The Dylanist

The Dylanist

by Brian Morton
     
 

Brian Morton's Starting Out in the Evening made its mark on the literary world, with a PEN/Faulkner Award nomination, a citation as one of the Best Books of the Year by Publishers Weekly, and other honors. "This is what a novel is supposed to be," raved Newsday--and now, for the first time, Morton's debut novel is available in paperback. Telling…  See more details below

Overview

Brian Morton's Starting Out in the Evening made its mark on the literary world, with a PEN/Faulkner Award nomination, a citation as one of the Best Books of the Year by Publishers Weekly, and other honors. "This is what a novel is supposed to be," raved Newsday--and now, for the first time, Morton's debut novel is available in paperback. Telling the story of Sally Burke, a young woman raised by radicals who has inherited her parents' dissatisfaction with the world but not their passionate desire to change it, The Dylanist is "a compelling portrait of a generation as lost, though not nearly as self-importantly tragic, as any that F. Scott Fitzgerald described." (L.A. Weekly)

"Wonderful....All I can say is: This is one to buy, to read. It echoes in the brain, as your own life unfolds."-- Carolyn See, Los Angeles Times

"Astonishingly mature."-- E.L. Doctorow

"Sly wit...he may be to Sally's generation what Ann Beattie is to those a decade older--not the most flattering chronicler, but one of the truest."-- Philadelphia Inquirer

"A book to savor."-- Boston Sunday Herald

Starting Out in the Evening hit #13 on the Independent Bestseller List, was named a New York Times Notable Book and one of Publishers Weekly's Best Books of the Year, was a co-winner of the first annual Koret Jewish Book Awards, was nominated for a PEN/Faulkner Award, and was chosen for Salon's annual list of Favorite Books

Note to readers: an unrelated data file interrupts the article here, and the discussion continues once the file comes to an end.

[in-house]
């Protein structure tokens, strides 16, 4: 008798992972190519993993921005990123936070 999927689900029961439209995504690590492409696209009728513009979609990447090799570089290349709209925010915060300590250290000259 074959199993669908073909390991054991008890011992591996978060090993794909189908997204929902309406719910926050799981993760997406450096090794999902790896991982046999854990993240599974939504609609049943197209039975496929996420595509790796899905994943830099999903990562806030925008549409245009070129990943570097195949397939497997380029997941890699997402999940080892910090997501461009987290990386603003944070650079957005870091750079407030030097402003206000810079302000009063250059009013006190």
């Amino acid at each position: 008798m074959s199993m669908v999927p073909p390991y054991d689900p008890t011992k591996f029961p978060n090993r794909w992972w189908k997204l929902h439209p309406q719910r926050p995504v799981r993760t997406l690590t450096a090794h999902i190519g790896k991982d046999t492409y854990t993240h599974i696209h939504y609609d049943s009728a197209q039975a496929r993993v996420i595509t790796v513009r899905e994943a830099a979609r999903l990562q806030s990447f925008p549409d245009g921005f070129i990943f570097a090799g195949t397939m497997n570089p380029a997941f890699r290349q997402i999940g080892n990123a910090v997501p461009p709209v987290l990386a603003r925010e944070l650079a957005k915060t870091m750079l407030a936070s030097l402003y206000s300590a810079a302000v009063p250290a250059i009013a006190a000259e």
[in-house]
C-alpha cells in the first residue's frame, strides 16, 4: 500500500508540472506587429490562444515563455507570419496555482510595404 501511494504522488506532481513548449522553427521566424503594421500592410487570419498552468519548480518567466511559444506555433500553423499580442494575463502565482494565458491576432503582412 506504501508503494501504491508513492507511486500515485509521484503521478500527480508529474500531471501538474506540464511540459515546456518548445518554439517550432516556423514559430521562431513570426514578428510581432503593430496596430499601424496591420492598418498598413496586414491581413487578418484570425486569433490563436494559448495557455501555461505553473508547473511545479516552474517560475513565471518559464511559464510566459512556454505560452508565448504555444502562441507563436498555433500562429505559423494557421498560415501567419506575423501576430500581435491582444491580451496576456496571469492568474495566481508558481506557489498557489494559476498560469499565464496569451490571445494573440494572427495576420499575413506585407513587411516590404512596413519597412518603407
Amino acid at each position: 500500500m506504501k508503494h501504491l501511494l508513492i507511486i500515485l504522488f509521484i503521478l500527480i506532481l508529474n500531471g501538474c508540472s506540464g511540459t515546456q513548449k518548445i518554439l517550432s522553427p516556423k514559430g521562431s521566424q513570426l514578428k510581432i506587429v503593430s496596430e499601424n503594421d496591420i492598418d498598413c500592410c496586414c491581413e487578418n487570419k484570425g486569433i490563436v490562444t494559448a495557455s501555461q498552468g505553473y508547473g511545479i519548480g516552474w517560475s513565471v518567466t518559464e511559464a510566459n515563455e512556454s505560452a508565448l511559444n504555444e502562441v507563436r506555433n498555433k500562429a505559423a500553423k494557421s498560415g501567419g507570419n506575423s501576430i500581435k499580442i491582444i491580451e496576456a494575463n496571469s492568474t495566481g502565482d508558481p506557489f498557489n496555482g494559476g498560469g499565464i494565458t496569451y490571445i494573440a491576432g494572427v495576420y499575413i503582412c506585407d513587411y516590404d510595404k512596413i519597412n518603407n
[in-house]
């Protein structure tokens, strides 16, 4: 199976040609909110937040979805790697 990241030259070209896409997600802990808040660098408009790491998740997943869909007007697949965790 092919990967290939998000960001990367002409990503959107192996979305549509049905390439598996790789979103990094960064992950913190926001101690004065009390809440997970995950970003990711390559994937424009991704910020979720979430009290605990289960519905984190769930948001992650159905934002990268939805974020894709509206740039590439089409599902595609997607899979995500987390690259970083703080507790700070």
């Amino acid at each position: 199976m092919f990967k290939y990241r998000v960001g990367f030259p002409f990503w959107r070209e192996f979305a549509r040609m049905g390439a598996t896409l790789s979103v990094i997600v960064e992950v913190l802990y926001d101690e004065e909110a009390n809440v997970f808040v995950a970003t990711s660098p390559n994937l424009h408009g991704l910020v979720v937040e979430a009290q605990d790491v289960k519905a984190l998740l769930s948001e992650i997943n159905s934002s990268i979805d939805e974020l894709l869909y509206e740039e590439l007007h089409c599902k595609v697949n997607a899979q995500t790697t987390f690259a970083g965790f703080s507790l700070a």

Outstanding reviews for this "first novel of unusual merit" (New York Review of Books)
Delves into an era of great current fascination: "Morton has captured perfectly the feeling of growing up in the '60s and '70s" (Boston Sunday Herald)

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Editorial Reviews

Publishers Weekly - Publisher's Weekly
In this accomplished first novel, Morton perceptively charts the unextraordinary course of Sally Burke, daughter of former Communists, who grows up in the 1970s without a commitment to causes such as those that shaped the lives of her parents. Her mother a dedicated, radical teacher, her father an idealistic union leader, Sally drifts through high school in suburban New Jersey and college (she transfers from Oberlin to Sarah Lawrence), never finding goals to aim for. She lives for a while with her writer boyfriend in Boston, but finally, wrenchingly, faces her limited love for him and moves to New York City. There she works as a teaching aide and meets Ben McMahon, a labor organizer who labels her a Dylanist: ``You don't believe in causes. You only believe in feelings.'' Morton's restrained and unencumbered prose gives authoritative weight to the quiet drama of Sally's coming-of-age, a period marked by her mother's cancer scare and her father's death, in which she, her parents and Ben are substantial, convincing characters. (Aug.)
Library Journal - Library Journal
Sally Burke is a ``Dylanist''--she doesn't believe in causes, only feelings. The daughter of a labor official father and radical mother, she struggles to find her time and place in the world. Sally is representative of a whole generation that came of age after the Sixties--struggling with the quiet after the storm of activism in which she was raised. Sally feels out of step with the rest of the world--``off the history train.'' ``If she were to be written about she'd be written about as a victim of a blank time, a time in which you couldn't fill in the blank with anything but your own bare personality.'' This is a touching first novel by an American male novelist (an editor of Dissent magazine) who is remarkably able to write from a woman's point of view.-- Kathy Ingels Helmond, Indiana Univ.-Purdue Univ. at Indianapolis Lib.

Product Details

ISBN-13:
9780060166625
Publisher:
HarperCollins Publishers
Publication date:
08/01/1991
Edition description:
1st ed
Pages:
312

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